Free Nature Studies: Sheep and Their Shepherds

Free Nature Studies: Sheep and Their Shepherds
Free Nature Studies: Sheep and Their Shepherds

Man has been tending sheep for many centuries and continues to reap the benefits of the sheep’s wool today.

Read the current chapter online: “Sheep and Their Shepherds”

  • Copy and illustrate John 10:14.
  • Read Genesis 9:1-3 for the account of God giving the sheep to man as food, just as He had the herb.
  • Read Genesis 3 for the account of the first time man wore animal skin as clothing.  How was it acquired?
  • View a Rocky Mountain sheep.
  • You can read Enos. A. Mills’ description of the “Wild Mountain Sheep” in his book, The Rocky Mountain Wonderland.
  • Read the story of the “Wild Wool” in John Muir’s Steep Trails.
  • Read Genesis 4:2-4 for the first mention of a man keeping flocks.
  • Read Genesis 13:1-6 for an account of how those with flocks lived.
  • List some of the uses of wool.  (You’ll find helpful resources below.)
  • Read about why wool is warm (even when wet) and will wear longer than cotton at
  • Examine wool under a magnifying glass or microscope.  You’ll find resources below to help.
  • Examine cotton under a magnifying glass or microscope.  Note the differences between wool and cotton fibers at ThinkQuest.
  • View modern whorl spinners.
  • Memorize and recite Psalm 23.
  • Look up Bible verses that deal with sheep and lambs.
  • Something to do #1: Make your own spindle and whorl by following these instructions at
  • Something to do #2: Now use your new drop spindle to make a thread of wool. with instructions at
  • Something to do #3: You’ll find resources below for investigating weaving.  Meanwhile, make your own cardboard loom with instructions at
  • Something to do #4: You can use the storybook notebooking paper below for illustrating or pasting your sheep picture and copying your Bible verse.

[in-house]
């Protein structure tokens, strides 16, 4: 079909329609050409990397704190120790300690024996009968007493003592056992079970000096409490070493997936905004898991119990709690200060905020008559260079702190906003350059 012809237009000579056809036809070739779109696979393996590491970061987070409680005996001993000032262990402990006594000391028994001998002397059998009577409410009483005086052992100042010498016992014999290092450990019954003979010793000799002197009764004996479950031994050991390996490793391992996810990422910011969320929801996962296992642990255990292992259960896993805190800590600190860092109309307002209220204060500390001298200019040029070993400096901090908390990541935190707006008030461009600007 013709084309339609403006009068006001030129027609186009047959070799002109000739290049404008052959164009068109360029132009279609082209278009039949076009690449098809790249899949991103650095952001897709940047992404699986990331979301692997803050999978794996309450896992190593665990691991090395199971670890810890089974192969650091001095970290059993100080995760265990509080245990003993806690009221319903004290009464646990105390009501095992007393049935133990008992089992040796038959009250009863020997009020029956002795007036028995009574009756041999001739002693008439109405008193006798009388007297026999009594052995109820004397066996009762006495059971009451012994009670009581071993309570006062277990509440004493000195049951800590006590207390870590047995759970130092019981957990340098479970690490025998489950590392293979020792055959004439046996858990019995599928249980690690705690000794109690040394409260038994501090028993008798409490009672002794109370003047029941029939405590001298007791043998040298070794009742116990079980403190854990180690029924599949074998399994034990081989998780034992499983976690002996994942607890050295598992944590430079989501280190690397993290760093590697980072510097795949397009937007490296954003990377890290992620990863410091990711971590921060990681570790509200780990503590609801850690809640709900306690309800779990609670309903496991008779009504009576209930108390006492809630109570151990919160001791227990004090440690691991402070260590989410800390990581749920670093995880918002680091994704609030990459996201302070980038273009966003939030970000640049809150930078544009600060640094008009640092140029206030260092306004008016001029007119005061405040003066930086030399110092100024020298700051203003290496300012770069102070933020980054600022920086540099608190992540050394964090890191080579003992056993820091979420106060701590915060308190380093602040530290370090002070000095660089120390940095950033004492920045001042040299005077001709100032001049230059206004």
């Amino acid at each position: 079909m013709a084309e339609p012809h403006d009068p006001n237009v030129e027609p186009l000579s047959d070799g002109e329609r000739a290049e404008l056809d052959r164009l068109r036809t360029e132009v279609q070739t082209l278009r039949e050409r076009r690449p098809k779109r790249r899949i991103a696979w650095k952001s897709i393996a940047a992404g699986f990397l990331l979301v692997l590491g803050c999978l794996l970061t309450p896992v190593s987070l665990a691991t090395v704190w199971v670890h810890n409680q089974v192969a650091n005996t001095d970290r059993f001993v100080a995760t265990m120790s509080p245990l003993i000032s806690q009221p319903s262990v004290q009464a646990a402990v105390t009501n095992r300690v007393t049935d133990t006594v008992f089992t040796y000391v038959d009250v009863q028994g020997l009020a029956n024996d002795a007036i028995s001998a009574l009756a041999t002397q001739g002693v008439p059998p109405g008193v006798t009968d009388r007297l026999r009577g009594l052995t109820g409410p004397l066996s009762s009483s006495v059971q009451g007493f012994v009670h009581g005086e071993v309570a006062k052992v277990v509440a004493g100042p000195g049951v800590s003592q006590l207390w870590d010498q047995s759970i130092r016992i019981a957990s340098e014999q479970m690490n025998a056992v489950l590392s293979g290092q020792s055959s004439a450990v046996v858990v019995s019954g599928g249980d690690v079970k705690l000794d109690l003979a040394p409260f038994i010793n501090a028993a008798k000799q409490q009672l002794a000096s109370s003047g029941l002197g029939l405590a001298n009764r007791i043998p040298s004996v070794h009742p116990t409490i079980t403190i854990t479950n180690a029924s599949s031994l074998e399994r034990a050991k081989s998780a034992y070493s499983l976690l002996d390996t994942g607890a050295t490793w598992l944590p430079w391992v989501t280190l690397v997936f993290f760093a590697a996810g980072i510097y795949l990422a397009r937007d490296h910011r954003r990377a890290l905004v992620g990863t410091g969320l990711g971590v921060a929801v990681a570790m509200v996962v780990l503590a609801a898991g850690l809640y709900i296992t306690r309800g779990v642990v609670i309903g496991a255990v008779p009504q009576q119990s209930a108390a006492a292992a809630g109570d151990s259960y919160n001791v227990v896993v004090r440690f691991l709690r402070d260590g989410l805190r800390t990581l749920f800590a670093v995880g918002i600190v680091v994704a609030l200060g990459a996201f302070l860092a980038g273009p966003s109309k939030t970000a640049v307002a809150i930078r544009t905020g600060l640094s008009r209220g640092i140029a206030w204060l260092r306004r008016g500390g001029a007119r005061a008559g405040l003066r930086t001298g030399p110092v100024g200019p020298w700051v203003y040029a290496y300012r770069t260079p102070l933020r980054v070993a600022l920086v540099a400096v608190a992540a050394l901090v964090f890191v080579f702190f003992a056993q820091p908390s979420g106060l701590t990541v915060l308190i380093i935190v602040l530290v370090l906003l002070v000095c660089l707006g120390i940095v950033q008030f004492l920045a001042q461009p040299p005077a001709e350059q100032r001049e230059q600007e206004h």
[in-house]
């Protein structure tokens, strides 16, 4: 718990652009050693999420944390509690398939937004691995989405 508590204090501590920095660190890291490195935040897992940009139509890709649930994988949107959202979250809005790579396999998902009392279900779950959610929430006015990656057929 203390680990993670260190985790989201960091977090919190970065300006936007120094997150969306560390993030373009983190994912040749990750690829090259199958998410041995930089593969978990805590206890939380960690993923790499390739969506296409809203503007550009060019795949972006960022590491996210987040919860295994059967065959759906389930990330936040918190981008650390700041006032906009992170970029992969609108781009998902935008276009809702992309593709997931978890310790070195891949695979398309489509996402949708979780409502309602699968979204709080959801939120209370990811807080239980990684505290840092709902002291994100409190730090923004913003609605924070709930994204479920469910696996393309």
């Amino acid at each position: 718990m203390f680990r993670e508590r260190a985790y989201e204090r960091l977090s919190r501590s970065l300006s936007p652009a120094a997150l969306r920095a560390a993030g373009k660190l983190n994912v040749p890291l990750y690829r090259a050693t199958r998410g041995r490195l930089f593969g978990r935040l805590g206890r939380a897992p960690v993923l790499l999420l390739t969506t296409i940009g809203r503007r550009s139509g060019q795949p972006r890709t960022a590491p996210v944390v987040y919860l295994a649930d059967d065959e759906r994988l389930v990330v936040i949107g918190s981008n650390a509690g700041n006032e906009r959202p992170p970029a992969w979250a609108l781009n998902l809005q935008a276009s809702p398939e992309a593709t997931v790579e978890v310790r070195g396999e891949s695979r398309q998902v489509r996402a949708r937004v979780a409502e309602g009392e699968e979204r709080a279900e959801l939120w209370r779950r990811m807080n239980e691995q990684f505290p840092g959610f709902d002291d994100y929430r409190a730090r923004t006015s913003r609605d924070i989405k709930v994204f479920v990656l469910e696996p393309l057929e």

• Something to do #5: You’ll find notebooking pages below for listing sheep’s uses to man.
  • Something to do #6: Act out or narrate the parable of the little lost sheep.  You’ll find the story in Luke 15:4-7.
  • Copy and memorize John 10:12-15.
  • Read “The Lamb” by William Blake.
  • More about sheep from the Book of Knowledge:

Wool is really a living part of a sheep; it is produced by the epidermal cells. The difference between wool and hair is that the wool fibre has a covering of pointed scales, or plates, overlapping like fish scales and attached to the fibre at their bases. This scaly coat can be seen through a microscope. If a wool fibre is drawn through the fingers a certain roughness can be felt. The overlapping scales, when brought together at an angle, tend to mat together, or “felt.” That is why the wool of the sheep is different from all other fibres animal or vegetable.

Among other extremely valuable characteristics of wool fibre are its resilience and elasticity. These properties not only give a soft texture to cloth made of wool, but they also provide strength and resistance to wear. [The domesticated sheep in the world] are producing wool that is taken from them once a year and woven into cloth to keep us warm. This involves no cruelty to the sheep, for it is the same thing for the animal as hair-cutting is for us. The wool soon grows again, and as the shearing is done in spring, when the weather is warm, the animal does not suffer from the cold in any way, but is relieved of its burden….

The question is sometimes asked why a wool garment keeps us warm when a cotton or a linen one does not. There is always a great deal of air between the hairs, or wool-strands, on an animal’s back, and the fluffier the wool is, the more air is held by it. Heat finds it very difficult to get across a layer of air, because air is a bad conductor. So, whether the wool which holds a layer of air is on the animal’s back or on our back in the form of clothes, it keeps the body warm by the way it prevents the body heat from passing off into the atmosphere.

As a matter of fact, a wool garment will keep us cool in summer as well a warm in winter, for just as it prevents the heat of the body from passing out, it prevents the heat of the sun and air from passing in. That is why the iceman [used to!] send his ice through the streets covered with a thick blanket. He thus [saved] it from being melted by the sun.